One change proposed by the draft Bill that has raised concern amongst Māori land owners is the draft Bill’s attempt to enforce a single governance model (called a Rangatōpū) which will apply universally. The draft Bill seeks to align Māori land governance duties with other corporate/governance laws to ensure consistency. This approach will significantly affect the management of Māori land trusts and can be inconsistent with those existing Māori Incorporations that are operating successfully according to current practices. It also seeks to impose significant new obligations on trustees. For example, the draft Bill requires Whenua Trust trustees to “at all times” keep their beneficiaries informed of the affairs of the trust and trust property. This has the potential to be a considerable burden to trustees.

“Participating owners” may deal with Māori land

Another significant change of the draft Bill that has been more positively received is the concept of “participating owners”. This concept recognises that ownership of Māori land is often divided between a considerable number of beneficial owners. Reaching decisions about the utilisation of such land under the current Act is often thwarted by the strict voting thresholds. By recognising participating owners, the draft Bill seeks to enable decisions about land to be made and actioned by those who are actively involved in the management of the land. For example, to grant a long term lease over Māori land requires agreement by 75% of participating owners (however, a decision to sell or exchange Māori land would still require approval from 75% of all owners). The types of decisions that can be made by participating owners, and the thresholds required, will no doubt be a point of interest for Māori land owners.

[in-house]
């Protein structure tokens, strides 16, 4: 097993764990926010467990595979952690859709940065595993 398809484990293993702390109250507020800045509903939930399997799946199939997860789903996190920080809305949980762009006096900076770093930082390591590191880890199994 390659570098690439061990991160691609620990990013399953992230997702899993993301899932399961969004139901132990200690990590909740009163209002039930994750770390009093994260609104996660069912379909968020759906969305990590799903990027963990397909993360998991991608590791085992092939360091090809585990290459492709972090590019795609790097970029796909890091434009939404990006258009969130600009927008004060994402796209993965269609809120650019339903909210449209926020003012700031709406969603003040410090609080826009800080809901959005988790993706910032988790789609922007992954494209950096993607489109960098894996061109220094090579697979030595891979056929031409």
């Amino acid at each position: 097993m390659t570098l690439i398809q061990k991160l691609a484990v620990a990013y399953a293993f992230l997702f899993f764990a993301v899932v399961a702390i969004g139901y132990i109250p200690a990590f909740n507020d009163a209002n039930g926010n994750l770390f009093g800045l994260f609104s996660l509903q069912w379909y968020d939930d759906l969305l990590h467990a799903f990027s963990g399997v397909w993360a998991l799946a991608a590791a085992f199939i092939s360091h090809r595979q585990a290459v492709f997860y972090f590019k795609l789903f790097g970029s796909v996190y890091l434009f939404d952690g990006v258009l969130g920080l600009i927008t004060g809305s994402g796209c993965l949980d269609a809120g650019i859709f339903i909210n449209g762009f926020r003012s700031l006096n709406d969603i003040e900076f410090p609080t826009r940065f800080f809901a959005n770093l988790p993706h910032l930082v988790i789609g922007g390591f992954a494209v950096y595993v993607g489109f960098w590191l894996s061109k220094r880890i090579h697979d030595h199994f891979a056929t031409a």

Māori land intestate will trigger a whanau trust

Succession of Māori land, particularly in situations of intestacy, undergoes considerable change in the draft Bill. Currently, the Act requires that where a Māori land owner dies without a will, an order from the Māori Land Court must be obtained in order to process a transfer of that land. The draft Bill, however, will require that a whanau trust be established where there is more than one eligible beneficiary. Therefore, any person seeking to transfer their Māori land exclusively to a specific whanau member must do so through their will. Succession disputes remain within the jurisdiction of the Māori Land Court.

Other notable changes under the draft Bill

Other major changes proposed by the draft Bill include a limitation of the role of the Māori Land Court, specifically by reducing those matters that require Māori Land Court approval to enable greater autonomy for landowners. The draft Bill also seeks to establish the Māori Land Service which is intended to act as an administrative body for Māori land which will be responsible for maintaining records of Māori land ownership and providing support and information to Māori land owners.

The recent submissions are being considered by the Ministerial Advisory Group who will report back to the Minister for Māori Development. The Minister had hoped to introduce a draft Bill to Parliament by the end of 2015, however this has been extended to 2016. It is possible that further consultation will occur before the draft Bill is introduced into the House. If the Minister approves the draft Bill, and the Bill goes before Parliament, there will nevertheless be a further opportunity to participate during the Select Committee stages.